dotnet add ./tests/UnitTests/UnitTests.csproj package XunitXml.TestLogger --version 2.0.0

adding XunitXml-TestLogger

To run the Jenkins pipeline using the Docker and Allure plugins, we need a new Jenkinsfile. Therefore, create a new directory called Jenkins under the eShopOnWeb root directory and place a Jenkinsfile with the content below.

pipeline {
    agent none
    stages {
        stage('Checkout') {
            agent { 
                docker { image ''} 
            steps {
                checkout([$class: 'GitSCM', branches: [
                    [name: '*/master']
                userRemoteConfigs: [
                    [url: '']
        stage('Restore') {
            agent { 
                docker { image ''} 
            steps {
                sh "dotnet restore --packages ./.nuget/packages eShopOnWeb.sln"
        stage('Clean') {
            agent { 
                docker { image ''} 
            steps {
                sh "dotnet clean eShopOnWeb.sln"
        stage('Build') {
            agent { 
                docker { image ''} 
            steps {
                sh "dotnet build eShopOnWeb.sln --no-restore --configuration Release"
        stage('Functional, integration and unit tests (xUnit)') {
            agent { 
                docker { image ''} 
            steps {
                sh "dotnet test ./tests/FunctionalTests/FunctionalTests.csproj --configuration Release --logger xunit --no-build --no-restore --results-directory ./allure-results/FunctionalTests"
                sh "dotnet test ./tests/IntegrationTests/IntegrationTests.csproj --configuration Release --logger xunit --no-build --no-restore --results-directory ./allure-results/IntegrationTests"
                sh "dotnet test ./tests/UnitTests/UnitTests.csproj --configuration Release --logger xunit --no-build --no-restore --results-directory ./allure-results/UnitTests"
        stage('End 2 end eShopOnWeb tests with TestCafe') {
            agent { 
                docker { 
                    image 'testcafe/testcafe'
                    args '--entrypoint=\'\''
            steps {
                sh "testcafe chromium:headless tests/e2eTests/*_test.js -r spec,xunit:allure-results/e2eTests/TestResults.xml" 
        stage('Publish Reports') {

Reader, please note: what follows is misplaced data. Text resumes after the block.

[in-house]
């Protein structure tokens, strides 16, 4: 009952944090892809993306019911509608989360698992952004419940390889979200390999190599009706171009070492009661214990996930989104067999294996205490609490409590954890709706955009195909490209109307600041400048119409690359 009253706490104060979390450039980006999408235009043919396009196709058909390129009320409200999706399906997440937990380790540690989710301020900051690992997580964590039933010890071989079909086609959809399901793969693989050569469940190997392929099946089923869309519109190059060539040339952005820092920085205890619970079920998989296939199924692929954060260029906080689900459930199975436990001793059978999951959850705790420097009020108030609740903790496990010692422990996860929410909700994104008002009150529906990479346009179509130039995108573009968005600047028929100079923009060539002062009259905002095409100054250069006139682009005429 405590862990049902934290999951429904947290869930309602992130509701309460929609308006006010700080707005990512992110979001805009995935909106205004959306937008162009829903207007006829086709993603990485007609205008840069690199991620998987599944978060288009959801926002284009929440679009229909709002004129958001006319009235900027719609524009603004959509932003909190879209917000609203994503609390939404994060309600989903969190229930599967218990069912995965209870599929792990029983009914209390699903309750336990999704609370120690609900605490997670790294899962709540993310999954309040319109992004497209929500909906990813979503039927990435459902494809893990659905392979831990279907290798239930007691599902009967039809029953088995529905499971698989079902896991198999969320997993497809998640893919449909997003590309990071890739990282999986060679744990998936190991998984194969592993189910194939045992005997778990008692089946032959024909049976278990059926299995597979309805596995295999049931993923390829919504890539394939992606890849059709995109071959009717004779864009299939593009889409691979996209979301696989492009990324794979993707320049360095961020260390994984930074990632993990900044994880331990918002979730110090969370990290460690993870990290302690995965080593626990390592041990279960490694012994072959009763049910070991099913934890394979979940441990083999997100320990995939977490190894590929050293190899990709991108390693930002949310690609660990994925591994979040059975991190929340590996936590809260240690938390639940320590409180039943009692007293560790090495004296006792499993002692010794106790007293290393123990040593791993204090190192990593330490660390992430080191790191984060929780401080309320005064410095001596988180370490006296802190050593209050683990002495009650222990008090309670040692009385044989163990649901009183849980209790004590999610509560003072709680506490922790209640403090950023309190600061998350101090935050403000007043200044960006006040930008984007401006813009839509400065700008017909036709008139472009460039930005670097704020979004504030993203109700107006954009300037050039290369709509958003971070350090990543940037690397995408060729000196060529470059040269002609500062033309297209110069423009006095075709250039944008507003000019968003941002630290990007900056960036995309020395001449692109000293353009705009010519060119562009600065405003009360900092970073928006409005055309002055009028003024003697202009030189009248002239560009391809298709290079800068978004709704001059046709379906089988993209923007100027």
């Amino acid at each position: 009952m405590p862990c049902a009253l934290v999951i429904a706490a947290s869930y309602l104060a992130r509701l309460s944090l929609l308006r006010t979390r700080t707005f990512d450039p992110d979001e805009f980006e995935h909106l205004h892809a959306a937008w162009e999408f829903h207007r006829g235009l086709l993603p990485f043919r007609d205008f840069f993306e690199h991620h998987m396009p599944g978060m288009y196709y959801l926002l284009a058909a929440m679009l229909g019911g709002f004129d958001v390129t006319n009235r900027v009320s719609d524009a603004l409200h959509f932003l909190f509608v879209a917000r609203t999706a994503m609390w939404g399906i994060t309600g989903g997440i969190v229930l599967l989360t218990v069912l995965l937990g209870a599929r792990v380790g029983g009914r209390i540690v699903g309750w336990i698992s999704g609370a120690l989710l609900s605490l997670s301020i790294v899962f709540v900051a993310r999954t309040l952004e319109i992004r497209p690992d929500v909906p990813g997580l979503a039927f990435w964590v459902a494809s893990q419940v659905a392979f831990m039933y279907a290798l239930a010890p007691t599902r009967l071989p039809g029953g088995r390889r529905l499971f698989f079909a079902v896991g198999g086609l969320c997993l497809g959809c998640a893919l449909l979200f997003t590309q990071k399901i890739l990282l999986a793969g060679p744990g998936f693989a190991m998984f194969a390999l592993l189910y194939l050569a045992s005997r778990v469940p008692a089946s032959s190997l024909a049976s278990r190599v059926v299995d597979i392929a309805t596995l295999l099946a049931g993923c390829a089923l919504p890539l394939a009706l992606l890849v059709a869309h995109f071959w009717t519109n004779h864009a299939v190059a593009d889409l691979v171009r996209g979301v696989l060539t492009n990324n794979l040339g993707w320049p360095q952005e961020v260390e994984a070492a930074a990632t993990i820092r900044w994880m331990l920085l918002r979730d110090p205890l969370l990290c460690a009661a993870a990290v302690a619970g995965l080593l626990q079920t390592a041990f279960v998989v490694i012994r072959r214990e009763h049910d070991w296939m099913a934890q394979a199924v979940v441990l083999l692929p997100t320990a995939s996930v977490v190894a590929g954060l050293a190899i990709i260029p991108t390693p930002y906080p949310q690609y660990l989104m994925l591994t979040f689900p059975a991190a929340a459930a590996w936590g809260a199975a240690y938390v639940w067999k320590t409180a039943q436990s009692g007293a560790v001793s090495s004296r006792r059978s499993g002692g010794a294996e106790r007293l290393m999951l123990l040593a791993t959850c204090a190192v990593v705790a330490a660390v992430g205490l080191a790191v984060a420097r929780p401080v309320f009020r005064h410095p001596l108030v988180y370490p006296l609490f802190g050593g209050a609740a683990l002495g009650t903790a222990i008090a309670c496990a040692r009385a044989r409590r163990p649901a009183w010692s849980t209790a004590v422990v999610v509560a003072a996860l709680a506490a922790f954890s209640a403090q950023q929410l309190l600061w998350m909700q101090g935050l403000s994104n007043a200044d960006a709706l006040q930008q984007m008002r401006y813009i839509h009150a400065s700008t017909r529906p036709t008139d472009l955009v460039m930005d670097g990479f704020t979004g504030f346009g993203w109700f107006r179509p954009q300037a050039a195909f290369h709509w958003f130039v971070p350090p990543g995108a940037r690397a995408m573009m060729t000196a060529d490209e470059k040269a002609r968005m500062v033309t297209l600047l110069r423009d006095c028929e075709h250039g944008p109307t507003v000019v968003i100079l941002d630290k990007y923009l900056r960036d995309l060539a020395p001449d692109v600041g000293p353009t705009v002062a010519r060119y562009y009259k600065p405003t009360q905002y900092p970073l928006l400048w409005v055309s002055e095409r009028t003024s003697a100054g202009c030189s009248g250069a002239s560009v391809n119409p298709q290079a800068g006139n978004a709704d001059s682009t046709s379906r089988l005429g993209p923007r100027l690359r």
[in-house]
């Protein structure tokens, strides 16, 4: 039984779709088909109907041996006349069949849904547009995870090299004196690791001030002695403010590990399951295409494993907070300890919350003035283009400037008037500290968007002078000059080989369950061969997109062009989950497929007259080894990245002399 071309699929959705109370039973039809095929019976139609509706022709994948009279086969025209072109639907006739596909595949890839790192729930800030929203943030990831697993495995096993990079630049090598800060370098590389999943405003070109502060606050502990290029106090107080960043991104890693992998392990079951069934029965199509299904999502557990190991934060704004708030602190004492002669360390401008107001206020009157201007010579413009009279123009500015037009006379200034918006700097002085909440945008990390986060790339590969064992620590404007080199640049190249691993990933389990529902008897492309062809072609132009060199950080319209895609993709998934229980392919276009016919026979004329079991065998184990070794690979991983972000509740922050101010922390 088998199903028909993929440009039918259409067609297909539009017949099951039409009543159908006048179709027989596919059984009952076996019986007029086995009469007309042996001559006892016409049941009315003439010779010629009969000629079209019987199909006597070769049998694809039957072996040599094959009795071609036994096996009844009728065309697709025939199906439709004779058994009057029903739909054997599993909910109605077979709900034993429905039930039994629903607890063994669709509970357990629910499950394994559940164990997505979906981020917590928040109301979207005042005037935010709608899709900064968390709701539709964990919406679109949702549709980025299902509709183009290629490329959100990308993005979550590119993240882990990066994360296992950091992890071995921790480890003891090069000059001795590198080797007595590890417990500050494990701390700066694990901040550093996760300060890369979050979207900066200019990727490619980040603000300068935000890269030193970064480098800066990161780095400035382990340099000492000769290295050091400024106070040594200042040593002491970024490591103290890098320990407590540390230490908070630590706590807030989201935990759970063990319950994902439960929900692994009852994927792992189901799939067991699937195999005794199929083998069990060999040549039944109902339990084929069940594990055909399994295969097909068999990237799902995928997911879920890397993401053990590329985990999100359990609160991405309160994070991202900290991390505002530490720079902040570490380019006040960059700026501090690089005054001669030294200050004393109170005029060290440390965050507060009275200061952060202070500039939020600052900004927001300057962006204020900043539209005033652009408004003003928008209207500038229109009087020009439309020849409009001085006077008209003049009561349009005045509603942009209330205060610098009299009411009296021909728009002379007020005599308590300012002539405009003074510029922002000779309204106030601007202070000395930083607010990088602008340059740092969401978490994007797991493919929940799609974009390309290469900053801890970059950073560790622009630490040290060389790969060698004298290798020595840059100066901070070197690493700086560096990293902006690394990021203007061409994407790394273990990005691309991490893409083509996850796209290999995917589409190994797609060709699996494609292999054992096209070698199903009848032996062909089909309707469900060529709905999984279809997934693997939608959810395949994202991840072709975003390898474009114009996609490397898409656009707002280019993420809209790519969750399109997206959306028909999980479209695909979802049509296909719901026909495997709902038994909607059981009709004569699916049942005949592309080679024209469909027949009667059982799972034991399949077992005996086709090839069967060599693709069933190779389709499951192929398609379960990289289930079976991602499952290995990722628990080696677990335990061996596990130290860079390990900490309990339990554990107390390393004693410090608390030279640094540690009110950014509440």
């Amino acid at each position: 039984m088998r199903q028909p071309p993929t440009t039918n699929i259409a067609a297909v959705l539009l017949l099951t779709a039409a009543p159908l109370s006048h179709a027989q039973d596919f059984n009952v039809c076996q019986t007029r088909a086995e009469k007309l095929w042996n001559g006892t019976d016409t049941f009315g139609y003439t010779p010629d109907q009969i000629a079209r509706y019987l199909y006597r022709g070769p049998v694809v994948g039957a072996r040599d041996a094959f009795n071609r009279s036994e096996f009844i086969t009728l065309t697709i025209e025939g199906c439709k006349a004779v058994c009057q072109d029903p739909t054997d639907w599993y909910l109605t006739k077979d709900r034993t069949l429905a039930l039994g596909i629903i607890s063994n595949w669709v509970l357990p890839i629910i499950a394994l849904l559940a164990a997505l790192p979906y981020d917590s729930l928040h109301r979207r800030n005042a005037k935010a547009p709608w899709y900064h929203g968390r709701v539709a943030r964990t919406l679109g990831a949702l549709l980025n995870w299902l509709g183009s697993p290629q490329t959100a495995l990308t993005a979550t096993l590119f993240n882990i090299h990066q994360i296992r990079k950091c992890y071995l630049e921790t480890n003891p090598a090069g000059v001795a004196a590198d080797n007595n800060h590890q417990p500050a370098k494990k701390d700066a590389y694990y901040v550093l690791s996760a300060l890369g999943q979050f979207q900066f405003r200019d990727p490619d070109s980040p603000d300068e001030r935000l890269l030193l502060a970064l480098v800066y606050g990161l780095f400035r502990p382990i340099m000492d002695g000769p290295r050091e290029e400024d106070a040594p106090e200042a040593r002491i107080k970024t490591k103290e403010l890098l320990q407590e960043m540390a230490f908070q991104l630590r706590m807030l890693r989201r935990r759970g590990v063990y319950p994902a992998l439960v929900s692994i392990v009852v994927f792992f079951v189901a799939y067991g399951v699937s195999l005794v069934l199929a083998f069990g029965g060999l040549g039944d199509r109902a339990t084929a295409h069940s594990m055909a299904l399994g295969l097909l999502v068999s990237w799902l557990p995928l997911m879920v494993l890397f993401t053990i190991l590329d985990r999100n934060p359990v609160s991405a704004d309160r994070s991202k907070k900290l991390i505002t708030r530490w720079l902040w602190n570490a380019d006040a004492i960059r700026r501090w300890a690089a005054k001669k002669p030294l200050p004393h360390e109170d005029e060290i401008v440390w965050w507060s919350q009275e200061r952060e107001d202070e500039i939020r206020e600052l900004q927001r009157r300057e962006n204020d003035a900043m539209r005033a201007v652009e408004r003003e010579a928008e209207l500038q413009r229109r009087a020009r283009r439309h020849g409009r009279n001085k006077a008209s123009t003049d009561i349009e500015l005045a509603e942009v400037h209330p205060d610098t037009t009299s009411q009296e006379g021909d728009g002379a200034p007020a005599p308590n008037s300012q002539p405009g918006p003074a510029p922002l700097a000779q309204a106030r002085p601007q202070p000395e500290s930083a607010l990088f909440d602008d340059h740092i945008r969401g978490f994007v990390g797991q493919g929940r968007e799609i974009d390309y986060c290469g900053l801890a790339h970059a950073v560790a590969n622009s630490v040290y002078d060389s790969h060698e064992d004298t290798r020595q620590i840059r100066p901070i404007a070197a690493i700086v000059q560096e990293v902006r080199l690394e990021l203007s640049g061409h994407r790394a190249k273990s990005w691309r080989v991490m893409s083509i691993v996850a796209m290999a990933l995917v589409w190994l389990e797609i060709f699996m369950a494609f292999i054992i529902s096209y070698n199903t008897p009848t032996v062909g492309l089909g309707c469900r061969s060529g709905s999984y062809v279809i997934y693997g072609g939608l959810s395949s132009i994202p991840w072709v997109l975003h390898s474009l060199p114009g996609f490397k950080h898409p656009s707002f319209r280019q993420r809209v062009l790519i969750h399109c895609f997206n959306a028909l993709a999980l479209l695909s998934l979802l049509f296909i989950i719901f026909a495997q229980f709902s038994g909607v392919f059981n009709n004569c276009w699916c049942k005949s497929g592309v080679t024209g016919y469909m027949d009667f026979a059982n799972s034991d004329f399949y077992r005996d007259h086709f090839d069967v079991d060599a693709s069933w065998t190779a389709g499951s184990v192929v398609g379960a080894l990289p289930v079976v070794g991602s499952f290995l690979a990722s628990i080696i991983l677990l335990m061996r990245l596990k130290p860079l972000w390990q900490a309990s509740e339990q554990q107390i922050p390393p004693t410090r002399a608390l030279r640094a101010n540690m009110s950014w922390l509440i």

agent { 
                docker { image 'openjdk'} 
                script {
                    allure ([
                        includeProperties: false, 
                        jdk: '', 
                        results: [
                            [path: 'allure-results/FunctionalTests'],
                            [path: 'allure-results/IntegrationTests'],
                            [path: 'allure-results/UnitTests'],
                            [path: 'allure-results/e2eTests']

It should look like this.

Jenkinsfile - pipeline with using docker and Allure

Don’t forget to rename the eShopOnWeb git URL if you forked or git cloned the project. You most probably have to change in this URL only the sitknewnornal highlighted in red your GitHub username. And most importantly, don’t forget to commit and push it to your repository because Jenkins will poll it from there when the pipeline runs.

There are some important changes I want to point out if we compare the previous Jenkinsfile with the new one.

comparing Jenkinsfiles

In the first Jenkinsfile on the left-hand side, we have all the pipeline stages running on any agent based on the previous post. It means that they will run on Jenkins master or one of the slaves’ containers if there were any. Since we know that there were no additional slaves in the Jenkins we set up previously, it will run in the Jenkins master container.

On the other hand, on the right-hand side, we defined one agent that will run using the official for each stage in the pipeline. It means that Jenkins will pull the image from Docker Hub in the first run, create a sibling container that will run along with Jenkins, perform the step and then remove it. It will repeat this process for each stage.

If we focus on the Functional, integration and unit tests (xUnit) stage, we will notice that it will run in a container using the same image used in the previous stages. The logger highlighted in the image below will log the test results in the xunit format in the respective project directories under  ./allure-results directory so that the Jenkins Allure plugin can access and generate the report.

unit tests stage in jenkins pipeline depicted